Hannie Caulder

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Hannie Caulder
HannieCaulder.jpg
Original poster
Directed by Burt Kennedy
Produced by Patrick Curtis
executive
Tony Tenser
Written by Z.X. Jones
Burt Kennedy (uncredited)
Based on characters created by Ian Quicke and Bob Richards
story by Peter Cooper
Starring Raquel Welch
Robert Culp
Ernest Borgnine
Strother Martin
Production
company
Curtwel Productions
Tigon British Film Productions
Distributed by Paramount Pictures
Release dates
  • November 8, 1971 (1971-11-08)
Running time 85 minutes
Country United Kingdom
Language English

Hannie Caulder is a 1971 British Western film directed by Burt Kennedy and starring Raquel Welch, Robert Culp and Ernest Borgnine.[1] The screenplay was rewritten by Kennedy, who wasn't credited.[2]

Plot[edit]

Hannie Caulder (Welch) is a frontier wife whose husband is murdered by the Clemens brothers, a trio of rather inept outlaw brothers (played by Borgnine, Strother Martin, and Jack Elam).

After a disastrous bank raid, the Clemens men gang-rape Caulder, murder her husband, burn down her house, and leave her for dead. They go on a crime spree, while Caulder recruits professional bounty hunter Thomas Price (Culp) to help her seek revenge by training her to use a gun.

Cast[edit]

Production[edit]

Patrick Curtis, then married to Raquel Welch, met with Tony Tenser of Tigon British Films with a few to getting funding for a movie starring Welch. He proposed a horror movie and a Western; Tenser, who had always wanted to make a Western, picked the latter. Tigon put up 60% of the budget, Curtwel (Curtis and Welch's production company) paid for the latter. Neither Curtis or Welch took a salary, instead taking profit participation.[3]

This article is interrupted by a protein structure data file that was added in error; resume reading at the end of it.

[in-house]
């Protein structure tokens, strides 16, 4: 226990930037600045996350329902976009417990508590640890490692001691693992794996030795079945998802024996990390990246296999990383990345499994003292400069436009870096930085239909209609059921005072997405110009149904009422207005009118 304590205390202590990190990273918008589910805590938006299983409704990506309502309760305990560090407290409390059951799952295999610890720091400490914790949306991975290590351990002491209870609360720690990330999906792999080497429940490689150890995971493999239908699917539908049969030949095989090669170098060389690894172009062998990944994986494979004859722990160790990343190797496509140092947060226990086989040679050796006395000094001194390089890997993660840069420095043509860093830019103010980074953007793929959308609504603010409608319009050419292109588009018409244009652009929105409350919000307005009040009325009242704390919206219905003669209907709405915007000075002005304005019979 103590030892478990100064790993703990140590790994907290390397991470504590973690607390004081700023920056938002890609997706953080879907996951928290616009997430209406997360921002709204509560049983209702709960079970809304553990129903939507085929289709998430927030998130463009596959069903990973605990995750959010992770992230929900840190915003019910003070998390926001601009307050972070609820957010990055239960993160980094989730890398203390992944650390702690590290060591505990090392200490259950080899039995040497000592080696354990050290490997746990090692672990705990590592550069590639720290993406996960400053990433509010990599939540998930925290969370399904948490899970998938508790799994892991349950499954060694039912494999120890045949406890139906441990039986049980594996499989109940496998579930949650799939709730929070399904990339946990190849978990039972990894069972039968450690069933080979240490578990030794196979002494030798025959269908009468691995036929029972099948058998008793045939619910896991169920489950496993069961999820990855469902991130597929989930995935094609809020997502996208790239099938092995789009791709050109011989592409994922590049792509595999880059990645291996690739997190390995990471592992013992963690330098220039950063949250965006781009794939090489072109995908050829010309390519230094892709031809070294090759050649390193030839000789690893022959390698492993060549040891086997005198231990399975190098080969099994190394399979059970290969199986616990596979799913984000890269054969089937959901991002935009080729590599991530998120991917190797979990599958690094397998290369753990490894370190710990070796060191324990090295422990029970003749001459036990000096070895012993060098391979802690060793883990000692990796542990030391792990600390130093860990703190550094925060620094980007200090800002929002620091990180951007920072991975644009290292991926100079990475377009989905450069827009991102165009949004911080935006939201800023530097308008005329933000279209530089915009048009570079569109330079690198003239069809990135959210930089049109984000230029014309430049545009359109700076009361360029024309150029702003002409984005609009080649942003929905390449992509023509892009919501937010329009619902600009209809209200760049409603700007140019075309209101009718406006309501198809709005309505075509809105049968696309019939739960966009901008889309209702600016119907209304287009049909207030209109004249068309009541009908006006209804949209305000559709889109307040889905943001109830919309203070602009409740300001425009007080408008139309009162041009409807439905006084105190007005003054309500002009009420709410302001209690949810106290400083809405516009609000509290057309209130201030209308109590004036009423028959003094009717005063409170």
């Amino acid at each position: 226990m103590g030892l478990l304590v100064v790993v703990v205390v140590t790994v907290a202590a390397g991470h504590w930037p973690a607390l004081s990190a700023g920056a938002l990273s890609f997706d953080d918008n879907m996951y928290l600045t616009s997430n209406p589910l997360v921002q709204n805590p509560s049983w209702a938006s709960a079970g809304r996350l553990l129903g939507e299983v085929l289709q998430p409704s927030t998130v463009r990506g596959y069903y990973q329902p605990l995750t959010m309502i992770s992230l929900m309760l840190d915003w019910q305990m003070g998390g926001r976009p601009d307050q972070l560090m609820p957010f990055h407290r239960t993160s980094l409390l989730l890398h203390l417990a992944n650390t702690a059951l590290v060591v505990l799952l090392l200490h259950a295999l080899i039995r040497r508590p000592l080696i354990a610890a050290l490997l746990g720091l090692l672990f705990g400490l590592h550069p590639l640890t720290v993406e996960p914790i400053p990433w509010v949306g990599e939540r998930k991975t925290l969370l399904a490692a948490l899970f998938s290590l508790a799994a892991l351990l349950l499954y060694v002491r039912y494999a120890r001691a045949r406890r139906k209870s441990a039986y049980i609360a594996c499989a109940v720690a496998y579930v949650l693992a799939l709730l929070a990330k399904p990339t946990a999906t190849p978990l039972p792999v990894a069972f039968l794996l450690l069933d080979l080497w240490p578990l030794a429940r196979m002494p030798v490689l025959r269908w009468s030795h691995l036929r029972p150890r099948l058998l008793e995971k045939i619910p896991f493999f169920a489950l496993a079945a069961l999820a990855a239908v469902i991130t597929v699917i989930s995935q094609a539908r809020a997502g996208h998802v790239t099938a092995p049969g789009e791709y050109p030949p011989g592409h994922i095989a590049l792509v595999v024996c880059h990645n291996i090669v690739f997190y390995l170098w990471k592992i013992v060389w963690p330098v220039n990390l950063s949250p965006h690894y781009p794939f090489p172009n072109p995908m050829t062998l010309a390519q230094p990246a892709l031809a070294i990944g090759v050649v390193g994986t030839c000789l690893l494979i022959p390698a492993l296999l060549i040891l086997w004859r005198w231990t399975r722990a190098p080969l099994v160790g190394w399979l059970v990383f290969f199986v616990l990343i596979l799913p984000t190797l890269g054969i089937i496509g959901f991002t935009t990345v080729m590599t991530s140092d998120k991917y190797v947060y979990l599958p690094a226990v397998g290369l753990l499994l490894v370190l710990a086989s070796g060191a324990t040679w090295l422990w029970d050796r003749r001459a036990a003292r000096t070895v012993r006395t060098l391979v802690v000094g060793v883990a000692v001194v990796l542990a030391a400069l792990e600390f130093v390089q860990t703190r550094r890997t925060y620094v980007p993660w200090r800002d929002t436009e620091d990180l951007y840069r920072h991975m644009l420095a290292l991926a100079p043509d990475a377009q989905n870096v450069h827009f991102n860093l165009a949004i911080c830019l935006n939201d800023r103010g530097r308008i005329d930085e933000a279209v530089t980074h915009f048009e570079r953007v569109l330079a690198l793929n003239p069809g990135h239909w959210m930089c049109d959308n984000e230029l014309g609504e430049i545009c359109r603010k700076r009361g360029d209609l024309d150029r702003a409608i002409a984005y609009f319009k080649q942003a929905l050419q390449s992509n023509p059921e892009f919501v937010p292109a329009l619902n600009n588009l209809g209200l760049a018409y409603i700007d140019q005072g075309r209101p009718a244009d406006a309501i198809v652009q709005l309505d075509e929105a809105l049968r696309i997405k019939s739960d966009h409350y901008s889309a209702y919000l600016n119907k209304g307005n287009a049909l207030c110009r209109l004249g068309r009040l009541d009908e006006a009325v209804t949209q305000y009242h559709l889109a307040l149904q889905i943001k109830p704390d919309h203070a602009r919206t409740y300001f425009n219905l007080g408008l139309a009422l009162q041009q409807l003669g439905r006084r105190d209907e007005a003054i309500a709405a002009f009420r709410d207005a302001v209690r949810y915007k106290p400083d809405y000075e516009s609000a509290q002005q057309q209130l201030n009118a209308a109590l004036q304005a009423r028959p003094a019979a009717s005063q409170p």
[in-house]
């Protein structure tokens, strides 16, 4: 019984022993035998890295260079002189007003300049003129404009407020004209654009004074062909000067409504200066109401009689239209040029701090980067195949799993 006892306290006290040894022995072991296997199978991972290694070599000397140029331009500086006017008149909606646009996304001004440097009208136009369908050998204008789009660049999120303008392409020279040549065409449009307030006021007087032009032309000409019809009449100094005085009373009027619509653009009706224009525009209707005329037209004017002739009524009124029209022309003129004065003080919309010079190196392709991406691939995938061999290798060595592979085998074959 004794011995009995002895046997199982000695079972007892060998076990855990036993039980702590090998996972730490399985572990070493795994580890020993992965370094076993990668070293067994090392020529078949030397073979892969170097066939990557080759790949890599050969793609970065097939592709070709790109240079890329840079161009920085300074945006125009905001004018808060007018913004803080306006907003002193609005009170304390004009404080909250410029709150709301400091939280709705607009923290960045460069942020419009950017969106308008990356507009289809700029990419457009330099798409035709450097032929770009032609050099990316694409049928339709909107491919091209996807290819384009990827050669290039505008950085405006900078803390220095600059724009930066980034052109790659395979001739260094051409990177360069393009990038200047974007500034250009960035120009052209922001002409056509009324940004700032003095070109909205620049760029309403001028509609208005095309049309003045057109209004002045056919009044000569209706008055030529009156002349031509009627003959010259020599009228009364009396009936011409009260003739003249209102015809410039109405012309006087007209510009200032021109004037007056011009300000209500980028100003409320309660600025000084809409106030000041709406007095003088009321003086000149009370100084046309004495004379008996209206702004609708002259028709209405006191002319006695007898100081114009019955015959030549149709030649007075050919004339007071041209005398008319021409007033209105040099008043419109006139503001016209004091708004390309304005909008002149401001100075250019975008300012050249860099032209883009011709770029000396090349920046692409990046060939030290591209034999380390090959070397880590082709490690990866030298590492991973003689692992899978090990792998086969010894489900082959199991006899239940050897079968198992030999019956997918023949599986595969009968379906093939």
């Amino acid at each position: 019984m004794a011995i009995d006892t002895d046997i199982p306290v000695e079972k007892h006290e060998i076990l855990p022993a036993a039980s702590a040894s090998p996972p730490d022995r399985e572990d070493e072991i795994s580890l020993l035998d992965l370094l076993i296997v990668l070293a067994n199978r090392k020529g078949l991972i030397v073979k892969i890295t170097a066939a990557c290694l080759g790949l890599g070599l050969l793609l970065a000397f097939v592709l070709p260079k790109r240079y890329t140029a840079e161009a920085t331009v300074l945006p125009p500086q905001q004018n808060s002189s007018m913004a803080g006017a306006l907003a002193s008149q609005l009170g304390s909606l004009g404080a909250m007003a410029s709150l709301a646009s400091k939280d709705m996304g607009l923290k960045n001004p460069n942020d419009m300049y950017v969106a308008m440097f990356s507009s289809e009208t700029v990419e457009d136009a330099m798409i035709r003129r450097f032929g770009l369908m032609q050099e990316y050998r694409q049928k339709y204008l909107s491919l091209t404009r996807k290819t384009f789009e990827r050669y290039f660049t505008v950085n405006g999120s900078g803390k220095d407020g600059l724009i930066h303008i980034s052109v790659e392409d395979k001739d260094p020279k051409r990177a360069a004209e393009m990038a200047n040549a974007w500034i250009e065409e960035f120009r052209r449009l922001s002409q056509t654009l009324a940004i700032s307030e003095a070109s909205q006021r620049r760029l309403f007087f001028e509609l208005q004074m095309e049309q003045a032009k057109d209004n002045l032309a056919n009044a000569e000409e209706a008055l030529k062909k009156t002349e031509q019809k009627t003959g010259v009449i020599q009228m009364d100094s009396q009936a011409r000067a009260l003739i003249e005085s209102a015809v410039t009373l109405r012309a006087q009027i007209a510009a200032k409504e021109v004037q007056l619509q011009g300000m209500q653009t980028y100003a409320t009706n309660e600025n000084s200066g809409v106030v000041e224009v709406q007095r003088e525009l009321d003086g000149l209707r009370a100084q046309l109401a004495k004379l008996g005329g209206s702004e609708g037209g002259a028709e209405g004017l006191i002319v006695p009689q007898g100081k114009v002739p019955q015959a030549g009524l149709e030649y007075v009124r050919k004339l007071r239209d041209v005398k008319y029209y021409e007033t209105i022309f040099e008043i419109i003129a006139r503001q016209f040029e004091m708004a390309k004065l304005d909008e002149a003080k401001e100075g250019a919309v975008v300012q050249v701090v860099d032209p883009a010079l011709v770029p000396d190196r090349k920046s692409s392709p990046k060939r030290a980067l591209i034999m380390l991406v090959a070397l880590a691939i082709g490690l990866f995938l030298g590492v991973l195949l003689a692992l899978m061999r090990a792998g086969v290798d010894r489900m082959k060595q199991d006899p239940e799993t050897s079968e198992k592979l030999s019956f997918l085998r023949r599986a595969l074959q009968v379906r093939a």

Despite being entirely set in the American West and Mexico the film was a British production and was filmed, as was common at the time, in Spain mostly around Almeria. Filming began on 18 January 1970.

Christopher Lee portrays the gunsmith who builds Welch a specialized revolver for her journey ahead. Diana Dors takes on the role of a prostitute in this feature, while Stephen Boyd has a brief appearance (in an uncredited role) as a gunfighter known simply as "The Preacher". Aldo Sambrell, a Spanish actor, has a cameo as a Mexican soldier.

Flamenco guitar virtuoso Paco de Lucía makes a cameo appearance as a Mexican musician.

Roderic "Rodd" Redwing, a fast draw artist, was technical adviser and worked with Robert Culp in this film. Rodd Redwing suffered a heart attack on the plane returning from the filming in Spain and died shortly after landing in Los Angeles.

Reception[edit]

The film performed reasonably at the UK box office but was a commercial disappointment in the US.[3]

Influence[edit]

Quentin Tarantino later said the film was one of his inspirations for Kill Bill. "Why I love Hannie Caulder so much is Robert Culp," he said. "He is so magnificent in that movie. I actually think there's a bit of similarity between Sonny Chiba and Uma [in Kill Bill] and Raquel Welch and Robert Culp in Hannie Caulder."[4]

References[edit]

  1. ^ Greenspun, Roger (1971). "Hannie Caulder". The New York Times. 
  2. ^ p. 147 Joyner, C. Courtney Burt Kennedy Interview in The Westerners: Interviews with Actors, Directors, Writers and Producers McFarland
  3. ^ a b John Hamilton, Beasts in the Cellar: The Exploitation Film Career of Tony Tenser, Fab Press 2005 p 194-198, 218-221
  4. ^ Gerald Peary, Quentin Tarantino: Interviews, Revised and Updated Univ. Press of Mississippi, 17 Oct 2013 p 119

External links[edit]